Patan Durbar Square; located on a lovely little plateau across the Bagmati river is 7 KM southeast of Kathmandu. Patan city was founded in 3rd century AD, by King Veera Dev has a finest Newar craft since time immemorial. Meaning the city of fine arts has hundreds of fascinating Hindu and Buddhist monuments scattered in and around. The important monument area of courses is Patan Durbar Square. It is recognized by UNESCO as a world heritage site 1976. The Patan Durbar Square has been described as a picturesque collection of buildings that have been set up small a place by the piety of an oriental man. Almost of the monuments in this square date back to the medieval Malla period 15th to 17th century as the golden period of Nepalese art and architecture. The important things to be seen in this area include the Golden Gate and the Golden Window of the old Palace, the beautiful piece of traditional metal crafts, the famed Krishna temple with 21 golden pinnacles, the Royal bath of Sundari Chowk, a perfect piece of the classic work in stone, Royal Taleju temple, Viswa Nath Temple and Char Narayan temple are the finest examples of the unique craftsmanship in wood; the temple of Bhimsen with the magnificent golden balcony overlooking the square outside plus many other shrines and sculptures scattered in and around the square.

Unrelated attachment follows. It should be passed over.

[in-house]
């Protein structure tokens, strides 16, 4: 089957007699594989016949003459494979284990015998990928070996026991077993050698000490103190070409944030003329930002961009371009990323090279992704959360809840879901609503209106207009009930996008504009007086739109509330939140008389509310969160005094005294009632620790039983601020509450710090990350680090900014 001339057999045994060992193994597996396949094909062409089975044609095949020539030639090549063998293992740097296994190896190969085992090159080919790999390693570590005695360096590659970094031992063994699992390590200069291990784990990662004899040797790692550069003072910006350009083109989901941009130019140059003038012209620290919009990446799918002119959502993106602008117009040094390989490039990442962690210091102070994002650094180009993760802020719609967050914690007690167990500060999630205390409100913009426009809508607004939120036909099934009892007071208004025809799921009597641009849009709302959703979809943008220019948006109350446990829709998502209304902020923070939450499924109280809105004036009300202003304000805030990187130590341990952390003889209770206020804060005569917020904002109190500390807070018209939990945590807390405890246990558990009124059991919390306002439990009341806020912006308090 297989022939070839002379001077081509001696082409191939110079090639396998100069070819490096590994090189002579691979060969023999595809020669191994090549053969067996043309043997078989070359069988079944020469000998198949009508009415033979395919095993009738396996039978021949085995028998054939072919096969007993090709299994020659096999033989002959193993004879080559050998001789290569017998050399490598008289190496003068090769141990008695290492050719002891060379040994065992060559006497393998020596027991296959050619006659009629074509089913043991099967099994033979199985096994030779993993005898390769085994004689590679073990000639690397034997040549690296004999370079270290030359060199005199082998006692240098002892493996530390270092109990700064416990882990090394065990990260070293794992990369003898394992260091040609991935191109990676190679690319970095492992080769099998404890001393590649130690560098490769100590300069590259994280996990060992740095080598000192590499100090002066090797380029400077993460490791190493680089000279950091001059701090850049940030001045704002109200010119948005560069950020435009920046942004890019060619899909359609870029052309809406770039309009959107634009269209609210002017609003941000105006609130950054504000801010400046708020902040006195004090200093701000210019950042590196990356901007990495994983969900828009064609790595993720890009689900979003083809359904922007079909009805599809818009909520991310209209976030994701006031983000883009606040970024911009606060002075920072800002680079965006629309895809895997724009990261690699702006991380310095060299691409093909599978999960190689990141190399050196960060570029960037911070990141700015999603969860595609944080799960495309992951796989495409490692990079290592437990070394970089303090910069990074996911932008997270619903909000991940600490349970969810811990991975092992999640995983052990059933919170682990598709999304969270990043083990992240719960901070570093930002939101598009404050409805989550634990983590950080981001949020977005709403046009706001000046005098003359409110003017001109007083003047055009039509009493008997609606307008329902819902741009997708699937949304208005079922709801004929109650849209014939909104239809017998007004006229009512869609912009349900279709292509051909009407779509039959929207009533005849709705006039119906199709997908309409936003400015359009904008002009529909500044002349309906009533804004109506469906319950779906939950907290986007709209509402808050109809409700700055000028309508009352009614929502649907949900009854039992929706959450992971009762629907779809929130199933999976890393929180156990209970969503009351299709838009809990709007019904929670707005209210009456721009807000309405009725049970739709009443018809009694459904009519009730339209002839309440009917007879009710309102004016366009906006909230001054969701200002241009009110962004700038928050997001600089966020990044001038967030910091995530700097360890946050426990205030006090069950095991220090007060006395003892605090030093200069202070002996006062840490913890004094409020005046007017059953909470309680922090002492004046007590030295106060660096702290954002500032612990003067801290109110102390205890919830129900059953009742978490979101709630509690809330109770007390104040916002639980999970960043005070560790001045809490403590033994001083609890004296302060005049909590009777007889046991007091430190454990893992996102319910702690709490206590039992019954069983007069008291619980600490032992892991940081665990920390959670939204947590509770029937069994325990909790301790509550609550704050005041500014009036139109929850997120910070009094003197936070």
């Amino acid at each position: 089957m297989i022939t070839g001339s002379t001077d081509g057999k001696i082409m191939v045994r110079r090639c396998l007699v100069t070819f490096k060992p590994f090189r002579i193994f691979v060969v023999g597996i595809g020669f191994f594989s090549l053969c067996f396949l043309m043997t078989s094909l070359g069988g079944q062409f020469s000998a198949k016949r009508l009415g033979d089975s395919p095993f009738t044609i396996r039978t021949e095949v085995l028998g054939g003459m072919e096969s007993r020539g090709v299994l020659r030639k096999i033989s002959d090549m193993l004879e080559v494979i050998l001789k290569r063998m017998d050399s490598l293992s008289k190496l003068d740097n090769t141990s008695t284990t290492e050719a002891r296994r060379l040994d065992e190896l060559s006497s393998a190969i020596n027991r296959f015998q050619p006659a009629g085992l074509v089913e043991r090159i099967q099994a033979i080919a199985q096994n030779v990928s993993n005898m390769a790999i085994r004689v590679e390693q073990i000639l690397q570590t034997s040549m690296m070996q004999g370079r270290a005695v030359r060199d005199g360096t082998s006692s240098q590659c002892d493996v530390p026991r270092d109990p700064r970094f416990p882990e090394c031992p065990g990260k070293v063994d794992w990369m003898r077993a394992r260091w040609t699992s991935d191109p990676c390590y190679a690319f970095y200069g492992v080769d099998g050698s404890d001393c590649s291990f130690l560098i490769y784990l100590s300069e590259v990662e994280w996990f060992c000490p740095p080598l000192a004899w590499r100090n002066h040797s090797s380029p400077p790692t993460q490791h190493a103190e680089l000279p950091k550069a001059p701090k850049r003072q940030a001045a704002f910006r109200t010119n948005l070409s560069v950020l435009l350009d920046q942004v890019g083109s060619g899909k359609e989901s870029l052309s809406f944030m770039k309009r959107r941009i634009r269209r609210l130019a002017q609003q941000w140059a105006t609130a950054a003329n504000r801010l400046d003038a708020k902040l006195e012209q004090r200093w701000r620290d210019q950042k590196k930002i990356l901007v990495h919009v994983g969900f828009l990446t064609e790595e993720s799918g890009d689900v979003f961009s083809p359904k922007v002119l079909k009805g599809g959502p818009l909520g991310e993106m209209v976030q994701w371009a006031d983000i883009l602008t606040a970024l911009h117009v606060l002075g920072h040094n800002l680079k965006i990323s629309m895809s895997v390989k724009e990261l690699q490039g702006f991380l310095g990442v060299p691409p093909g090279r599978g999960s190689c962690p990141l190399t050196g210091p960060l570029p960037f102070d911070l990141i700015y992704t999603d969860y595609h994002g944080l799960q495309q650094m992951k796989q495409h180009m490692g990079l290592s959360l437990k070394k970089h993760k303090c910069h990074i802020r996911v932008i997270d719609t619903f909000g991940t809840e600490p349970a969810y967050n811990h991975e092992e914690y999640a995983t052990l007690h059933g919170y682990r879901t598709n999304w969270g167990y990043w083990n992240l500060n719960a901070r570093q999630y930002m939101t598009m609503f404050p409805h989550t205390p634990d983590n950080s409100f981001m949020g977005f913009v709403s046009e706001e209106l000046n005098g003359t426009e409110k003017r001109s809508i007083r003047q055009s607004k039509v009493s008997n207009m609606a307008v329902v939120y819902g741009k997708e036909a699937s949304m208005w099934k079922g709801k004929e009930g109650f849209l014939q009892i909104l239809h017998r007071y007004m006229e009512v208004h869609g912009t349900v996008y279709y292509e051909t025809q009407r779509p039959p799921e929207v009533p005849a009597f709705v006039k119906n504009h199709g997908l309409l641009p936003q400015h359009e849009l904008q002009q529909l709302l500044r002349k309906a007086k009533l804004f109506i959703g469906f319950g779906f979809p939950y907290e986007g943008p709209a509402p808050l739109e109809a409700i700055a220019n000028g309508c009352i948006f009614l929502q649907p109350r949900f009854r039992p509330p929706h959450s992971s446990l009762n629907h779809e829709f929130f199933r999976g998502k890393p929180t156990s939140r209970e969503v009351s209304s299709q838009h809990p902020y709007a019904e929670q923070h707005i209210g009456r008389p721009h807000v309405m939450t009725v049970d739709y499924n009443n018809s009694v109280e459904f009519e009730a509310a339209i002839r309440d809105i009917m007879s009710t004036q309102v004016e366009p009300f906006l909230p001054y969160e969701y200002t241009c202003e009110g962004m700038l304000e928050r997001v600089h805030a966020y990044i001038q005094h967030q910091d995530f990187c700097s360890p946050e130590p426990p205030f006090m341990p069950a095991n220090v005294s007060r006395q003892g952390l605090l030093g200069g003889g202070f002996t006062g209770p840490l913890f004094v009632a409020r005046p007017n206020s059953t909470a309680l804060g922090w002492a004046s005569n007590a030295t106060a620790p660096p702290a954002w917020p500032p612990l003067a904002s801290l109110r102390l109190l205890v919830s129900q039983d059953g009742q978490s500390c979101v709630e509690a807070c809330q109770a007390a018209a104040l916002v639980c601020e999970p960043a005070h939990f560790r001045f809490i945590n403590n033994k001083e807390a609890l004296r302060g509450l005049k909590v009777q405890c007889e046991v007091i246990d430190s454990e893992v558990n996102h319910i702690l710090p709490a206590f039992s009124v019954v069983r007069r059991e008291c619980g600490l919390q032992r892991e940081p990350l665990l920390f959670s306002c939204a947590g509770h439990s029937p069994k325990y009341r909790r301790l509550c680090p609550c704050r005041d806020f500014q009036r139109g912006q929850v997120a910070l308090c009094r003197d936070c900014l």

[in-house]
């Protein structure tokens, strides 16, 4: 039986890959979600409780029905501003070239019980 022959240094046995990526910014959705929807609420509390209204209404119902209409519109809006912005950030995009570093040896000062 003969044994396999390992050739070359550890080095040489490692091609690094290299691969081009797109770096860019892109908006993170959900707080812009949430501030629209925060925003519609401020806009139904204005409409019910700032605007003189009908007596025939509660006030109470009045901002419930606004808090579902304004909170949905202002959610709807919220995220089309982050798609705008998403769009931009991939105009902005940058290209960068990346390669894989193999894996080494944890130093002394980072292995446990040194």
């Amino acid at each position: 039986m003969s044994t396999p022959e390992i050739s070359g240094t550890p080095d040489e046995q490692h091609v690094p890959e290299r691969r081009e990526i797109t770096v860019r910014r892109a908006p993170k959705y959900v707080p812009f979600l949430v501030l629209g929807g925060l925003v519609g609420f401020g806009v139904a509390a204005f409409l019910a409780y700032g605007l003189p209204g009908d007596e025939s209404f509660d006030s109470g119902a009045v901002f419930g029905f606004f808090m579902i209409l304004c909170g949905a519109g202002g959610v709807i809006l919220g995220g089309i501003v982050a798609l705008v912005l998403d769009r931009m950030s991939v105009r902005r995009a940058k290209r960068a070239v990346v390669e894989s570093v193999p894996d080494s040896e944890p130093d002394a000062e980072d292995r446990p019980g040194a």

Bhaktapur Durbar Square; situated at an altitude of 1401 meters above sea level Bhaktapur is a unique old town. Bhaktapur city divided into 24 traditional localities covers an area of 5 square kilometers. It was founded by King Anand Dev in 889 AD. Bhakatapur is said to have been built in the shape of conch shell a sacred symbol of Lord Vishnu. The word Bhaktapur means the city of devotees. Before the unification of Nepal, Bhaktapur was an independent principality ruled by the Malla Kings, who were devoted to religion, culture and art. During the period many magnificent temples and mansions were built. That period is remembered as the golden period in the Nepalese art and remains a unique example.
The Temple of Changunarayan; situated on the hillock of Dolagiri to the north of Bhaktapur is the oldest temples in Nepal, situated at an altitude of 5000ft. Chagunarayan temple has, it is distinct historical and architectural significance. The authentic and oldest ever inscription is located in the precinct of Changu Narayan. The oldest inscription dated 464 AD is a credited to have been set up by Lichchshavi King Manadeva. The erection of Garuda Pillar by Manadeva is an expression of his devotion and reverence to Chang Narayan as learnt from the inscription, points that the temple of Changu Narayan was built sometime before 464 AD.
British Prince Harry visited on 20 March 2016 the Bhaktapur Durbar Square, a UNESCO World Heritage Site with historical and archeological importance and the surrounding temples. He also observed the ongoing work to restore cultural monuments through traditional craft skills such as wood-carving and gilding. Prince Harry visited the Nagbahal-based Golden Temple. During his official-visit 2016, Prince Harry is also visited to Bhaktapur where he visited a pre-positioning site for emergency supplies. The facility, which is run by the Nepal Red Cross with funding from DFID, provided assistance to 800 households during the initial twenty-four hours after the April 2015 earthquake.